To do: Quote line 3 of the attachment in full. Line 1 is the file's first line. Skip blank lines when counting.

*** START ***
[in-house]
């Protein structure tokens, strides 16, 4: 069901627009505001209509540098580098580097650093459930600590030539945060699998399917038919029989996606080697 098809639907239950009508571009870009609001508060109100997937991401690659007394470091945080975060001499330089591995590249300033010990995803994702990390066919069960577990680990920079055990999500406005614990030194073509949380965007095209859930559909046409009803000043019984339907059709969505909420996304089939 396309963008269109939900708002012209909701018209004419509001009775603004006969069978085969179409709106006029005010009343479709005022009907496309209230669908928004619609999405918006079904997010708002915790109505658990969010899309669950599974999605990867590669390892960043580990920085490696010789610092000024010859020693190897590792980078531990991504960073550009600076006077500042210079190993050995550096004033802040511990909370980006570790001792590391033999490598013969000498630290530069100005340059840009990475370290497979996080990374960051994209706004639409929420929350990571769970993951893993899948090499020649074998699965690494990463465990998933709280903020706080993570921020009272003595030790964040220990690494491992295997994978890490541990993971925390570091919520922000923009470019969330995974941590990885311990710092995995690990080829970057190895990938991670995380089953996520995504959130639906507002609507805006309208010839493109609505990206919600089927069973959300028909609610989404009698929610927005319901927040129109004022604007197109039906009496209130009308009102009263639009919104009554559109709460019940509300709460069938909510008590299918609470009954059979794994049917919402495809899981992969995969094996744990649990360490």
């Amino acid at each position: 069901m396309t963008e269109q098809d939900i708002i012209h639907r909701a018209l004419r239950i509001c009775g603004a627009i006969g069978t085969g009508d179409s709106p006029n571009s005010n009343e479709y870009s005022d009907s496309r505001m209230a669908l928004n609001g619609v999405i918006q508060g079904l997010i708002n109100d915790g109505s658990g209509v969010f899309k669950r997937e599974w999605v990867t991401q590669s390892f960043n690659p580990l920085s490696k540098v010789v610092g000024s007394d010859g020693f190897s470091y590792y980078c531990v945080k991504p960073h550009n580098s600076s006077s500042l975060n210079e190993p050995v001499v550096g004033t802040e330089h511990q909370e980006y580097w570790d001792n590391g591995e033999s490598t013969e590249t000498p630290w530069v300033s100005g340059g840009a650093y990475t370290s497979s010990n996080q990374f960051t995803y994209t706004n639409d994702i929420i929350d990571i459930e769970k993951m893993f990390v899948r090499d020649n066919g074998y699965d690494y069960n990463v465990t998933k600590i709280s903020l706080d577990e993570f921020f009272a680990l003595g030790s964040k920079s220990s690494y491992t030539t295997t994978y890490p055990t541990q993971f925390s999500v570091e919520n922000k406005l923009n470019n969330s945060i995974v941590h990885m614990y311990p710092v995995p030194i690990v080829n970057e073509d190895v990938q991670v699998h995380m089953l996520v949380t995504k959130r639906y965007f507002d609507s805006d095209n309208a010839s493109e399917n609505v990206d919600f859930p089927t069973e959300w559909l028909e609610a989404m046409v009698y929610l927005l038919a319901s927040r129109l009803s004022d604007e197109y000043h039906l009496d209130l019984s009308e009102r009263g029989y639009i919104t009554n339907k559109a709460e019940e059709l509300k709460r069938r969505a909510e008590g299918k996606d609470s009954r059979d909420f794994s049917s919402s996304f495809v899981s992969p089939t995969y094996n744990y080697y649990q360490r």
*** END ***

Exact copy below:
């Amino acid at each position: 069901m396309t963008e269109q098809d939900i708002i012209h639907r909701a018209l004419r239950i509001c009775g603004a627009i006969g069978t085969g009508d179409s709106p006029n571009s005010n009343e479709y870009s005022d009907s496309r505001m209230a669908l928004n609001g619609v999405i918006q508060g079904l997010i708002n109100d915790g109505s658990g209509v969010f899309k669950r997937e599974w999605v990867t991401q590669s390892f960043n690659p580990l920085s490696k540098v010789v610092g000024s007394d010859g020693f190897s470091y590792y980078c531990v945080k991504p960073h550009n580098s600076s006077s500042l975060n210079e190993p050995v001499v550096g004033t802040e330089h511990q909370e980006y580097w570790d001792n590391g591995e033999s490598t013969e590249t000498p630290w530069v300033s100005g340059g840009a650093y990475t370290s497979s010990n996080q990374f960051t995803y994209t706004n639409d994702i929420i929350d990571i459930e769970k993951m893993f990390v899948r090499d020649n066919g074998y699965d690494y069960n990463v465990t998933k600590i709280s903020l706080d577990e993570f921020f009272a680990l003595g030790s964040k920079s220990s690494y491992t030539t295997t994978y890490p055990t541990q993971f925390s999500v570091e919520n922000k406005l923009n470019n969330s945060i995974v941590h990885m614990y311990p710092v995995p030194i690990v080829n970057e073509d190895v990938q991670v699998h995380m089953l996520v949380t995504k959130r639906y965007f507002d609507s805006d095209n309208a010839s493109e399917n609505v990206d919600f859930p089927t069973e959300w559909l028909e609610a989404m046409v009698y929610l927005l038919a319901s927040r129109l009803s004022d604007e197109y000043h039906l009496d209130l019984s009308e009102r009263g029989y639009i919104t009554n339907k559109a709460e019940e059709l509300k709460r069938r969505a909510e008590g299918k996606d609470s009954r059979d909420f794994s049917s919402s996304f495809v899981s992969p089939t995969y094996n744990y080697y649990q360490r």